On John McCain

A nagging disappointment for me at the death of Sen. John McCain today is I barely remember the only encounter I had with him. It was 1980 or so; I was a 24-year old reporter for a great little radio station in a competitive small market who scored some time with him at a Republican fundraiser in the Berkshires of Massachusetts.

There was big money in the Berkshires and he was chasing it, even though it was a couple of years before he’d make a run for Congress.

He was a POW, a war hero, and an obvious up-and-comer on a beat that I once enjoyed covering — politics. The fact I barely remember my time talking to him reveals how bad I was at interviewing back then. He was already the sort of guy I should’ve been able to turn into memorable prose.

He more than made up for it, of course. Like everyone else, there are a flood of memories. Some good; some not so much.

He could be maddening in his ability to play “the maverick” rhetorically, before rejoining the mainstream politically.

Even if his campaign for the presidency wasn’t torpedoed by naming an absolute airhead to be next in line for the presidency — again, the maverick — he was likely going to lose in 2008, partly because he had a habit of playing to the crowd when he took to singing a Beach Boys tune while outlining a foreign policy position.

But we got something out of his electoral failure. We got one of the best political speeches in history.

That John McCain could’ve won the presidency. But that John McCain didn’t run, except for one night in Lakeville, when supporter Gayle Quinnell of Shakopee rose to declare his opponent — Barack Obama — “an Arab.”

“Say what you want about John McCain, but you’ll likely not see a politician stand against such indecency again,” I wrote earlier this year when things looked bad for the senator.

Last year, he told a TV interviewer, “When someone says ‘he’s a Muslim’ and ‘he wasn’t born in America’, you can’t let that go. You’ve just got to do what’s right. This has got to stop. We’ve got to be respectful of one another’s views.”

But that’s not the way you get elected anymore and that’s an indictment of us all. We keep getting more chances to behave like intelligent, issue-focused adults. We keep punting and buying whatever snake oil the political strategists and marketers are selling.

McCain’s death calls to mind John Greenleaf Whittier’s famous quote not so much as an assessment of McCain’s past, but of America’s future.

“For all sad words of tongue and pen, The saddest are these, ‘It might have been’.”

  • Lynn

    For his lifelong service and sacrifice, his peacemaking and statesmanship he deserves the medal of honor. I hope he got one for he certainly went above and beyond the call of duty.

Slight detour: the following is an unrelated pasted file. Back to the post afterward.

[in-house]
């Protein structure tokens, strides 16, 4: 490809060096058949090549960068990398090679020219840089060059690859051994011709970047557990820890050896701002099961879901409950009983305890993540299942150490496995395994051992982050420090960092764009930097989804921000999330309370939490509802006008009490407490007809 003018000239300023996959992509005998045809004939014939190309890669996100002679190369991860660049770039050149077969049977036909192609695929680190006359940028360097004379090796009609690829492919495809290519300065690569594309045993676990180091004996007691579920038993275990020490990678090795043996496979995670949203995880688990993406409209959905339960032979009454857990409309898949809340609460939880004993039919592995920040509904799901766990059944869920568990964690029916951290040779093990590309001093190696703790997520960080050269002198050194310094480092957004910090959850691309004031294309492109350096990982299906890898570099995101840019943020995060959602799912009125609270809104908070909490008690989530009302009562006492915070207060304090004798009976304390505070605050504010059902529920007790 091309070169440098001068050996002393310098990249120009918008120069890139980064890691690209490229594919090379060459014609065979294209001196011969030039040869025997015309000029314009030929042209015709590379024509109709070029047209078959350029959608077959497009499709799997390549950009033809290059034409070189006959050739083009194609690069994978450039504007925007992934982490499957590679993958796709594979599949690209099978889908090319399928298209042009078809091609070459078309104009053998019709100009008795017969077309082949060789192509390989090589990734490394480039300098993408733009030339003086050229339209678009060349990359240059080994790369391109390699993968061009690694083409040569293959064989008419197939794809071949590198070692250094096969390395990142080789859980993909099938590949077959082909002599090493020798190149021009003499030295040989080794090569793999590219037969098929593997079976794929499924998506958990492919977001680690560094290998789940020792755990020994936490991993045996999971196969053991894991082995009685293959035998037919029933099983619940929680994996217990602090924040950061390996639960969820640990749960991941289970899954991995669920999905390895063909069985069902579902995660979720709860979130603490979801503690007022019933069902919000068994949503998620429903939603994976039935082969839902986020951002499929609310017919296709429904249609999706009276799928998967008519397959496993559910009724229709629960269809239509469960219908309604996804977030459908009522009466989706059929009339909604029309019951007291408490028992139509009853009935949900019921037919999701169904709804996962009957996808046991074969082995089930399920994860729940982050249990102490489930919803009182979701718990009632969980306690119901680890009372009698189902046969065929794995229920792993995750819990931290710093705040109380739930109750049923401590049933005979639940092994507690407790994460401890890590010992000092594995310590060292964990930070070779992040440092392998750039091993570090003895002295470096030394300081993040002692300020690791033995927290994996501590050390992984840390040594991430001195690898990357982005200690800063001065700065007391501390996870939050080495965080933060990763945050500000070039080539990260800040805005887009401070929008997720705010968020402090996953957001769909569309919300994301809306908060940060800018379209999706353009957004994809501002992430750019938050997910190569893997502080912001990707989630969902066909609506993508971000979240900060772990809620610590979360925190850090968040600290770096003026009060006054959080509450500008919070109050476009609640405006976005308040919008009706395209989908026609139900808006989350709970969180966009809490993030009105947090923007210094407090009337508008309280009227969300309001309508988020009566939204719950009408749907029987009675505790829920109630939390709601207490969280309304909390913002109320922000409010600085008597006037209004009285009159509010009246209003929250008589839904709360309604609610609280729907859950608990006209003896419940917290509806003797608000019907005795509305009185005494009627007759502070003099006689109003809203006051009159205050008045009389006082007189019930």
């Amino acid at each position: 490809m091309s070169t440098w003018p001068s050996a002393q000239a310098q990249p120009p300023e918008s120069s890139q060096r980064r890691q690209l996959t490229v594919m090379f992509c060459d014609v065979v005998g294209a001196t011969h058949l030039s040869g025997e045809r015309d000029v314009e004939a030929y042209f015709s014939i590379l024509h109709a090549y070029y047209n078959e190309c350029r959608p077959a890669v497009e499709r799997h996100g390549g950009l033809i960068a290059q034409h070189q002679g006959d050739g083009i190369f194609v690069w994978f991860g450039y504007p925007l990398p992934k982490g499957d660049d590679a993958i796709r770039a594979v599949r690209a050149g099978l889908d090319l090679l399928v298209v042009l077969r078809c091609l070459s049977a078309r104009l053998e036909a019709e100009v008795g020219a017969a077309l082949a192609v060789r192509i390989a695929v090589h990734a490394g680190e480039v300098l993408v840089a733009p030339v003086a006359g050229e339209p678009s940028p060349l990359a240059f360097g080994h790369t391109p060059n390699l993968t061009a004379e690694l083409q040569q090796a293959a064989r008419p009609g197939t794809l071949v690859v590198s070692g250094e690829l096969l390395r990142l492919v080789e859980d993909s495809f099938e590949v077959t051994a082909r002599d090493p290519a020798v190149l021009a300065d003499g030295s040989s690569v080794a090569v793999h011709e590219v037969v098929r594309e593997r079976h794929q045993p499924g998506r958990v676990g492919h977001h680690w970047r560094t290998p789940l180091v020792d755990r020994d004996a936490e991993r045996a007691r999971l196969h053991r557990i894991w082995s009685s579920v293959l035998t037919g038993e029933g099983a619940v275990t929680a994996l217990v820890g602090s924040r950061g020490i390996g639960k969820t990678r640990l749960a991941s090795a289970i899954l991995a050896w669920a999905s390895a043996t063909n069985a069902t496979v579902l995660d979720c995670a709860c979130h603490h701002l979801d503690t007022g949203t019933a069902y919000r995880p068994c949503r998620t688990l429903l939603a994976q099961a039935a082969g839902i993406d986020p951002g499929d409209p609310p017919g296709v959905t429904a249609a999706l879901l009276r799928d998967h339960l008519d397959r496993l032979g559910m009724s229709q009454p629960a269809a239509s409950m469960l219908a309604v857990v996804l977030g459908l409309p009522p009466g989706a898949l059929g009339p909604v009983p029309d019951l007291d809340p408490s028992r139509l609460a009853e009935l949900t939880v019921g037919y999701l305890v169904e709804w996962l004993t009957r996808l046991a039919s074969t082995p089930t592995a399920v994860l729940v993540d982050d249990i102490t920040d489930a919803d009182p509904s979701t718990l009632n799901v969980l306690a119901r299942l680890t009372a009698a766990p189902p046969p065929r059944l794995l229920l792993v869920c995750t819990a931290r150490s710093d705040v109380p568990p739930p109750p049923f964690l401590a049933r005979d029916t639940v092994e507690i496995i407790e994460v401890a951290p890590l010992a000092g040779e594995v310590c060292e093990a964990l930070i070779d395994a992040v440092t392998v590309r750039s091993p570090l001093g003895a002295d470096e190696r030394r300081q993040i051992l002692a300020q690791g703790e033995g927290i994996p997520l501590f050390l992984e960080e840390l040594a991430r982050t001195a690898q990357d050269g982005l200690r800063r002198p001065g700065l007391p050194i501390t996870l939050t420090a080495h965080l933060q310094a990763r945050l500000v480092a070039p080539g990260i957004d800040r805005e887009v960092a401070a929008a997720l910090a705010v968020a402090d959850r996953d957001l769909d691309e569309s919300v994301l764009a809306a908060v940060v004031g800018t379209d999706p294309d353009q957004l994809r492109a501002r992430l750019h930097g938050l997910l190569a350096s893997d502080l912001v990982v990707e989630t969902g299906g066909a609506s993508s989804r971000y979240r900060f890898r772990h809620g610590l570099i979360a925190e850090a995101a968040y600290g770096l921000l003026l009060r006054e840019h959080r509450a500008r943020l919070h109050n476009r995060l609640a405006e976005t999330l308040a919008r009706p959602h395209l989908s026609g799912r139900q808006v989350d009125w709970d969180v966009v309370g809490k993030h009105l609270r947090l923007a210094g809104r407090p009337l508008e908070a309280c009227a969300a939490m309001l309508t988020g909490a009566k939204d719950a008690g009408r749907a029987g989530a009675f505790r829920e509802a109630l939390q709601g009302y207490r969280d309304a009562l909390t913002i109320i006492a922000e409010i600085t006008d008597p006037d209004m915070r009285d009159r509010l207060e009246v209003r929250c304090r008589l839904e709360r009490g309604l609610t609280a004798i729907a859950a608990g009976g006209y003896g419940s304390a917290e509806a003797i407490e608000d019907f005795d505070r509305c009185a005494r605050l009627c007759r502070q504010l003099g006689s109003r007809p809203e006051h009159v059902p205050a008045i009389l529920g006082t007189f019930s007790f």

• Your remembrance and the ending with the Whittier quote is just. exactly. right.

  • Guest

    He was a class act.

  • Rob

    Yes, imagine how “it might have been” if McCain’s rhetorical creed as a maverick had been matched more often by maverick deeds. I’m glad he never became President, but sure wish we had more politicians with as much strength of character as McCain had.

  • Brian Simon

    The critical loss was in the 2000 primary.

    I heard of his passing at the zoo last night, where Michael Franti gave an elegant eulogy of the Senator for his integrity.

    Sadly, we don’t seem likely to see his type again.

  • AL287

    “When someone says ‘he’s a Muslim’ and ‘he wasn’t born in America’,
    you can’t let that go. You’ve just got to do what’s right. This has got
    to stop. We’ve got to be respectful of one another’s views.”

    But that’s not the way you get elected anymore and that’s an indictment of
    us all. We keep getting more chances to behave like intelligent,
    issue-focused adults. We keep punting and buying whatever snake oil the
    political strategists and marketers are selling.<<

    To be professional, ethical, empathetic and a person of great moral rectitude takes tremendous personal will and courage. John McCain had all of these and then some.

    I just hope there is another John McCain hiding somewhere in the younger generations and that they will step forward.

    We need leaders like John McCain now more than ever.

  • BJ

    He was a flawed person, like all of us are, but he did love this country. You knew that he was doing what he thought was best – even if you disagreed, even if months or years later it turned out to be a mistake, you could always respect that much.

  • Jack Ungerleider

    I read somewhere yesterday, and it escapes me where, that part of what has been said about John McCain since his death is a reflection of the current state of politics and the current occupant of the White House. I would suggest that it also reaches back to the primary race in 2000. One has to wonder what the country would be like today if he had been the Republican candidate in 2000 instead of George W. Bush. Would the attack of Sept 11, 2001 have happened? Would there have been the wars that seemingly did nothing and won’t end? Would the Tea Party have co-opted the right wing of the GOP? Would our “civil society” be more civil? Alas these are questions without answers, but certainly ones we ought to consider.

  • lindblomeagles

    He gave a phenomenal speech in 2008, and another one in passing. I am at a total loss on how we missed more of his speeches because it seems to me McCain had a true gift here.